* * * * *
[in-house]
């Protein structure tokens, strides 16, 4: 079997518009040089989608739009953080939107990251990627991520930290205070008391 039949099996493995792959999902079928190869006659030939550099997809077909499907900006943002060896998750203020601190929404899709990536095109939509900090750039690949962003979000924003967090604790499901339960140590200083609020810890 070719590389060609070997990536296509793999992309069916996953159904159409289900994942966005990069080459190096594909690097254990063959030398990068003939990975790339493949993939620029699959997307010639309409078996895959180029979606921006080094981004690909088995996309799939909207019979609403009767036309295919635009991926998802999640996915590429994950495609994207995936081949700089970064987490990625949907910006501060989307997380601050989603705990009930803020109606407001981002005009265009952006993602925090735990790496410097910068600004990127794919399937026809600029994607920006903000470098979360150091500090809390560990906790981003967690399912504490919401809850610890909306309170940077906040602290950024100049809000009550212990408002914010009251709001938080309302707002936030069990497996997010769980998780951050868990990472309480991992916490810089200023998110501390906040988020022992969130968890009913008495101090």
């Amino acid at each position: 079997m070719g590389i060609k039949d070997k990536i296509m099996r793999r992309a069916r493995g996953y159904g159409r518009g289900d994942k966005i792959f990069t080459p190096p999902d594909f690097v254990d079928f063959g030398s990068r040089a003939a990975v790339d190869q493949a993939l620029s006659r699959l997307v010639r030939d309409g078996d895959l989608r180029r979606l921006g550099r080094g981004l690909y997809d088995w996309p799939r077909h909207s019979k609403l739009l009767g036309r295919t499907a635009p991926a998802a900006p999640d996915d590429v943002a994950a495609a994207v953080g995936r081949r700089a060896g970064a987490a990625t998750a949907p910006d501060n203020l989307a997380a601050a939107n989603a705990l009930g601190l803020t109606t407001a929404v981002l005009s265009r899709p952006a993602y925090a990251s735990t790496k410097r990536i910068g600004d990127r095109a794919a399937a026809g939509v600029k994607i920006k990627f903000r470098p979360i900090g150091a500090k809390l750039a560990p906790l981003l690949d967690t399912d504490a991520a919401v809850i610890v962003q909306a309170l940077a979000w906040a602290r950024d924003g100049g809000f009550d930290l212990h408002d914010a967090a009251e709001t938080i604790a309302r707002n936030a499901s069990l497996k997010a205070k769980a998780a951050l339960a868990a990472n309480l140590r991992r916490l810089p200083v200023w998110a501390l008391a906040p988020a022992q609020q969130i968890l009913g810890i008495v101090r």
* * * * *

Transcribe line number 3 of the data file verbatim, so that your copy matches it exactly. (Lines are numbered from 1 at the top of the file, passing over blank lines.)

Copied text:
């Amino acid at each position: 079997m070719g590389i060609k039949d070997k990536i296509m099996r793999r992309a069916r493995g996953y159904g159409r518009g289900d994942k966005i792959f990069t080459p190096p999902d594909f690097v254990d079928f063959g030398s990068r040089a003939a990975v790339d190869q493949a993939l620029s006659r699959l997307v010639r030939d309409g078996d895959l989608r180029r979606l921006g550099r080094g981004l690909y997809d088995w996309p799939r077909h909207s019979k609403l739009l009767g036309r295919t499907a635009p991926a998802a900006p999640d996915d590429v943002a994950a495609a994207v953080g995936r081949r700089a060896g970064a987490a990625t998750a949907p910006d501060n203020l989307a997380a601050a939107n989603a705990l009930g601190l803020t109606t407001a929404v981002l005009s265009r899709p952006a993602y925090a990251s735990t790496k410097r990536i910068g600004d990127r095109a794919a399937a026809g939509v600029k994607i920006k990627f903000r470098p979360i900090g150091a500090k809390l750039a560990p906790l981003l690949d967690t399912d504490a991520a919401v809850i610890v962003q909306a309170l940077a979000w906040a602290r950024d924003g100049g809000f009550d930290l212990h408002d914010a967090a009251e709001t938080i604790a309302r707002n936030a499901s069990l497996k997010a205070k769980a998780a951050l339960a868990a990472n309480l140590r991992r916490l810089p200083v200023w998110a501390l008391a906040p988020a022992q609020q969130i968890l009913g810890i008495v101090r």